Your ideal self is pretty close to yourself. The triple idealized version of your idealized, idealized self or so on, starts becoming pretty far from your starting point and this is the sort of areas where I fear over-simplicity or trying to get to reflective equilibrium at the expense of other qualities and so on, these are the places where I fear this pushes towards.

Lucas: Can you make more clear what failed in our view in terms of that idealization process where Mahatma Armstrong turns into a complete negative utilitarian?

Stuart: It didn’t even turn into a negative utilitarian, it just turned into someone that valued rocks as much as they valued humans and therefore eliminated humans on utilitarian grounds in order to preserve rocks or to preserve insects if you wanted to go down one level of credibility. The point of this is this was the outcome of someone that wants to be more compassionate, continuously wanting to make more compassionate versions of themselves that still want to be more compassionate and so on. It went too far from where it had started. It’s one of many possible narratives but the point is the only way of resisting something like that happening is to tie the higher levels to the starting point. A better thing might say I want to be what myself would think is good and what my idealized self would think was good and what the idealized, idealized self would think was good and so on. So that kind of thing could work but just idealizing without ever tying it back to the starting point, to what compassion meant for the first entity, not what it meant for the nth entity is the problem that I see here.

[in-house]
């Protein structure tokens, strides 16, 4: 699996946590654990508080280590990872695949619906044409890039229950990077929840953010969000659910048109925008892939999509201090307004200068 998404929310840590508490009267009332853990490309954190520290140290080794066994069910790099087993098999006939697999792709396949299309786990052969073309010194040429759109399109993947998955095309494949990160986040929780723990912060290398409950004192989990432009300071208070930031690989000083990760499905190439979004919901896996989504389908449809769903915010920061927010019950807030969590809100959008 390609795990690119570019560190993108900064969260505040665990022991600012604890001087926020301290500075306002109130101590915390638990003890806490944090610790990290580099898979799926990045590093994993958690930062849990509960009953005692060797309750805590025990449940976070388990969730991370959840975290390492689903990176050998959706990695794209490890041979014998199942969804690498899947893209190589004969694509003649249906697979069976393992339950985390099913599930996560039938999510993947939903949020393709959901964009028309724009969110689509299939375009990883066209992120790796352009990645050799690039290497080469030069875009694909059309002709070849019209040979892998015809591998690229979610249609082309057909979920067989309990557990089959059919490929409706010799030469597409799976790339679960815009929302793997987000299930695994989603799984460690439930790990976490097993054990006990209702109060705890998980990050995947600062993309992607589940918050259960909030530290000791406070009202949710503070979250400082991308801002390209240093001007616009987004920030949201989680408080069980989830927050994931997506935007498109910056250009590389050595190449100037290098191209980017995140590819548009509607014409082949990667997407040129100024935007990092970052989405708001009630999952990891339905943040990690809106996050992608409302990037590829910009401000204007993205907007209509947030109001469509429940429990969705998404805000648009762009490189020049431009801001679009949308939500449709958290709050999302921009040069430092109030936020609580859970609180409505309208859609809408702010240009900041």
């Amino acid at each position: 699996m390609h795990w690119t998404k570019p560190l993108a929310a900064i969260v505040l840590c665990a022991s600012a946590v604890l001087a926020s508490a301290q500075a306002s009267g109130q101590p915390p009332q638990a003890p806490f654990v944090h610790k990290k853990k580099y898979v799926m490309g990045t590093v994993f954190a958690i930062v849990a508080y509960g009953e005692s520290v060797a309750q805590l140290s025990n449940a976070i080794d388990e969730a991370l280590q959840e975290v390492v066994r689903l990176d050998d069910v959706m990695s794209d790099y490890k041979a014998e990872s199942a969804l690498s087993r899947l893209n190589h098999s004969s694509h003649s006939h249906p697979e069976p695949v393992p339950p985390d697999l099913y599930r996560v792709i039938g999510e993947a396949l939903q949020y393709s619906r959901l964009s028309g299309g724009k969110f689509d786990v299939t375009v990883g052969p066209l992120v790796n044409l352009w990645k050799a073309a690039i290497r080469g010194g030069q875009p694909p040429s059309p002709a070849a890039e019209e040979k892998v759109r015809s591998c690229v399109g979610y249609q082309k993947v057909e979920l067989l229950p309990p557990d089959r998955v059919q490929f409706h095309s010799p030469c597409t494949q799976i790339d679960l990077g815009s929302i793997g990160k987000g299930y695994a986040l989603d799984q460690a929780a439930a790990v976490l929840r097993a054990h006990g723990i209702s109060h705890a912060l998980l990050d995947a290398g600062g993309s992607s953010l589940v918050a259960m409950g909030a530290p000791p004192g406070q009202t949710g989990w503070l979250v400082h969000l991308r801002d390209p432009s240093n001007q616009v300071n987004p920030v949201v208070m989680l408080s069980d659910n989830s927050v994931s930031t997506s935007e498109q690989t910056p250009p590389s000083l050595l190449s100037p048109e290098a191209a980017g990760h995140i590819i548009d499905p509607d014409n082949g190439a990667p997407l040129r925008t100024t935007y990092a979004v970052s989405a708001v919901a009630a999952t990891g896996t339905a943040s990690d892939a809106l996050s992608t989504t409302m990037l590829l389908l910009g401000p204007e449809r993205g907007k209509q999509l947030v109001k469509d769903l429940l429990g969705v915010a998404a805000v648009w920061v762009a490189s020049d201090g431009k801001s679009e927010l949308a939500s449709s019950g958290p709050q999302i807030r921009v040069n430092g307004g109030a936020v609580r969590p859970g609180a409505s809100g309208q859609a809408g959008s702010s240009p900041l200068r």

Lucas: If I think about all possible versions of myself across time and I just happen to be one of them, this just seems to be a meta-preference to bias towards the one that I happen to be at this moment, right?

Stuart: We have to make a decision as to what preferences to take and we may as well take now because if we try and take into account our future preferences, we are starting to come a cropper with the manipulable aspect of our preferences. The fact that these could be literally anything. There is a future Stuart who is probably a Nazi because you can apply a certain amount of pressure to transform my preferences. I would not want to endorse their preferences now. There are future Stuarts who are saints, whose preferences I might endorse. So, if we’re deciding which future preferences that we’re accepting, we have to decide it according to criteria and criteria that at least are in part of what we have now.